Hispanics are expected to account for 74% of the growth in the nation’s labor force from 2010 to 2020, according to new projections from the Bureau of Labor Statistics (BLS). A Pew Research Center commentary notes that this is much higher than in the previous two decades. Hispanics accounted for 36% of the total increase in the labor force from 1990 to 2000 and for 54% from 2000 to 2010. A major reason is that the Hispanic population is growing rapidly due to births and immigration. At the same time, the aging of the non-Hispanic white population is expected to reduce their numbers in the labor force.
Another important factor is that Hispanics have a higher labor force participation rate than other groups. The nation’s labor force participation rate-that is, the share of the population ages 16 and older either employed or looking for work-was 64.7% in 2010. Among Hispanics, the rate was 67.5%. There are two main explanations for this gap: Hispanics are a younger population than other groups, and include a higher share of immigrants.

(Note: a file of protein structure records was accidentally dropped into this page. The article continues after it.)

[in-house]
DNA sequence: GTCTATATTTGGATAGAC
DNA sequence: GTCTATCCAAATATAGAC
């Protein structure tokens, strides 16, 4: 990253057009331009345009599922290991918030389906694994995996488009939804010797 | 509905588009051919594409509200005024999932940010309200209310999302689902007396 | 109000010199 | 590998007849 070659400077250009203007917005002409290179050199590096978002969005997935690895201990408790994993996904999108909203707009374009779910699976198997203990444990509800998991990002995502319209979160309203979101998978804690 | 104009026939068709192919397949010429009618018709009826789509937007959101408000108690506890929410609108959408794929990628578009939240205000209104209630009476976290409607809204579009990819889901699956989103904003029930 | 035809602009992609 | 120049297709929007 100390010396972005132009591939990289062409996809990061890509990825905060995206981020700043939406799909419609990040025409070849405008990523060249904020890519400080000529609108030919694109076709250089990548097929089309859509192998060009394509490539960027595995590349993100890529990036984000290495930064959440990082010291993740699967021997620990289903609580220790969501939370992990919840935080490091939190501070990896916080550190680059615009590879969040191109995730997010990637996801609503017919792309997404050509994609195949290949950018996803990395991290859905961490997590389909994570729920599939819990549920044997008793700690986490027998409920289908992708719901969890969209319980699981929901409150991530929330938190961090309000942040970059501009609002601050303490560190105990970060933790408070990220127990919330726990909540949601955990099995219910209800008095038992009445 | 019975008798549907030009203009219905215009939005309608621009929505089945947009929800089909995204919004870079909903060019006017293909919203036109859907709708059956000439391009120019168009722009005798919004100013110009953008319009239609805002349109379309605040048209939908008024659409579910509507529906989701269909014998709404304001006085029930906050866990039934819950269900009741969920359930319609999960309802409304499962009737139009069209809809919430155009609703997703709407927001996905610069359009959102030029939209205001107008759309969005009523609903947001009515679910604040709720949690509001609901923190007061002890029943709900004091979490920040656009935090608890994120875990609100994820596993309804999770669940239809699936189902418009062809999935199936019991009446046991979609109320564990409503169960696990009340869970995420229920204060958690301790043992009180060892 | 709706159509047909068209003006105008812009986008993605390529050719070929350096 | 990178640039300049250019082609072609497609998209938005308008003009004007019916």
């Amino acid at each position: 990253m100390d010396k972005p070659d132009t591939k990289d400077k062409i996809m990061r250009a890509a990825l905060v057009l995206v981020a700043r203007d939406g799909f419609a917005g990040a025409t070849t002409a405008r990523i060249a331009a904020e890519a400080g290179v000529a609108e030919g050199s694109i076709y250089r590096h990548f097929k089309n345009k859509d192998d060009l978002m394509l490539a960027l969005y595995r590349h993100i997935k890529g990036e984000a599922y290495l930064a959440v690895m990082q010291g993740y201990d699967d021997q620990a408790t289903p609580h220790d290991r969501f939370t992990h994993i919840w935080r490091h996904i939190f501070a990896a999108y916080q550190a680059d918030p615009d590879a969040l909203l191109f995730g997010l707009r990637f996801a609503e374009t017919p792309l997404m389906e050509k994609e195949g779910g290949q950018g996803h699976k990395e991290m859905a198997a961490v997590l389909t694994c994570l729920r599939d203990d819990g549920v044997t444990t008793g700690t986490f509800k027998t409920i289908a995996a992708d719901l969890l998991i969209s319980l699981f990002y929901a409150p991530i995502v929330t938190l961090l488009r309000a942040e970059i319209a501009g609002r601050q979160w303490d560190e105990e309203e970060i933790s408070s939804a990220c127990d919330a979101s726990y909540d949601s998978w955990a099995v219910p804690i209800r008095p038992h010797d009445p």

The figures for Hispanics come from the latest round of BLS projections for the U.S. labor force, covering 2010-2020, which indicate that growth will slow overall. These projections show that the labor force will increase by 10.5 million in this decade, growing to 164.4 million in 2020 from 153.9 million in 2010. That is less than the increase of 11.3 million from 2000 to 2010, and substantially less than the 16.7 million increase from 1990 to 2000. The projected average annual increase in the labor force from 2010 to 2020-0.7%-is also less than the annual growth of 0.8% from 2000 to 2010 and only about half the 1.3% annual rate of growth from 1990 to 2000.
The commentary, «Labor Force Growth Slows, Hispanic Share Grows,» authored by Rakesh Kochhar, Associate Director for Research, Pew Hispanic Center, can be accessed on the Pew Hispanic Center website and on All Things Census at the Pew Social & Demographic Trends website.
The Pew Hispanic Center and Pew Social & Demographic Trends are projects of the Pew Research Center, a nonpartisan, non-advocacy research organization based in Washington, D.C., and funded by The Pew Charitable Trusts.